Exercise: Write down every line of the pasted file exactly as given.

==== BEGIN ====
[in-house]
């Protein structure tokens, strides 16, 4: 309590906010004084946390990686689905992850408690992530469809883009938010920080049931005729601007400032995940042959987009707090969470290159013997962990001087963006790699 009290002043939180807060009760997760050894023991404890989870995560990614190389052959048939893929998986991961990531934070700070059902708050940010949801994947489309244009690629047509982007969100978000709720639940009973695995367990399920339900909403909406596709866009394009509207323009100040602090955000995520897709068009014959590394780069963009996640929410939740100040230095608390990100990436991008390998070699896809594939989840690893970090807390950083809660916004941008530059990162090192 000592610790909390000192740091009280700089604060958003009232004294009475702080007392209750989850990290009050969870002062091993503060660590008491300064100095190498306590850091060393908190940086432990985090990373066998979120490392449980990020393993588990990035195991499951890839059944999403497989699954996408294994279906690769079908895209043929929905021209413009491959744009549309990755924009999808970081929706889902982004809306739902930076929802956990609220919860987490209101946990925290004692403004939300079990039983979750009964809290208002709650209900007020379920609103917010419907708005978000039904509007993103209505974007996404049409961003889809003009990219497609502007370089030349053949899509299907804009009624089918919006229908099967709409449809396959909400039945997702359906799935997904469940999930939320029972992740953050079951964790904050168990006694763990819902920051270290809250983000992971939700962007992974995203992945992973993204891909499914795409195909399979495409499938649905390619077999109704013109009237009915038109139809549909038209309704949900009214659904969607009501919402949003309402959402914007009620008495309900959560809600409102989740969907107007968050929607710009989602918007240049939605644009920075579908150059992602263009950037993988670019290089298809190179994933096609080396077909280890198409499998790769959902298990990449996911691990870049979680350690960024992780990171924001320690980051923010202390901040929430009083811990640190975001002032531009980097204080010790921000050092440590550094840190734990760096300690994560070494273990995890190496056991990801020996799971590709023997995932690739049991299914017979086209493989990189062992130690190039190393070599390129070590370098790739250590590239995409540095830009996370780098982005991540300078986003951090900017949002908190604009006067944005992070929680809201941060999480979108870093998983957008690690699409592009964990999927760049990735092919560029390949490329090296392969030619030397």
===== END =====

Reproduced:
[in-house]
């Protein structure tokens, strides 16, 4: 309590906010004084946390990686689905992850408690992530469809883009938010920080049931005729601007400032995940042959987009707090969470290159013997962990001087963006790699 009290002043939180807060009760997760050894023991404890989870995560990614190389052959048939893929998986991961990531934070700070059902708050940010949801994947489309244009690629047509982007969100978000709720639940009973695995367990399920339900909403909406596709866009394009509207323009100040602090955000995520897709068009014959590394780069963009996640929410939740100040230095608390990100990436991008390998070699896809594939989840690893970090807390950083809660916004941008530059990162090192 000592610790909390000192740091009280700089604060958003009232004294009475702080007392209750989850990290009050969870002062091993503060660590008491300064100095190498306590850091060393908190940086432990985090990373066998979120490392449980990020393993588990990035195991499951890839059944999403497989699954996408294994279906690769079908895209043929929905021209413009491959744009549309990755924009999808970081929706889902982004809306739902930076929802956990609220919860987490209101946990925290004692403004939300079990039983979750009964809290208002709650209900007020379920609103917010419907708005978000039904509007993103209505974007996404049409961003889809003009990219497609502007370089030349053949899509299907804009009624089918919006229908099967709409449809396959909400039945997702359906799935997904469940999930939320029972992740953050079951964790904050168990006694763990819902920051270290809250983000992971939700962007992974995203992945992973993204891909499914795409195909399979495409499938649905390619077999109704013109009237009915038109139809549909038209309704949900009214659904969607009501919402949003309402959402914007009620008495309900959560809600409102989740969907107007968050929607710009989602918007240049939605644009920075579908150059992602263009950037993988670019290089298809190179994933096609080396077909280890198409499998790769959902298990990449996911691990870049979680350690960024992780990171924001320690980051923010202390901040929430009083811990640190975001002032531009980097204080010790921000050092440590550094840190734990760096300690994560070494273990995890190496056991990801020996799971590709023997995932690739049991299914017979086209493989990189062992130690190039190393070599390129070590370098790739250590590239995409540095830009996370780098982005991540300078986003951090900017949002908190604009006067944005992070929680809201941060999480979108870093998983957008690690699409592009964990999927760049990735092919560029390949490329090296392969030619030397």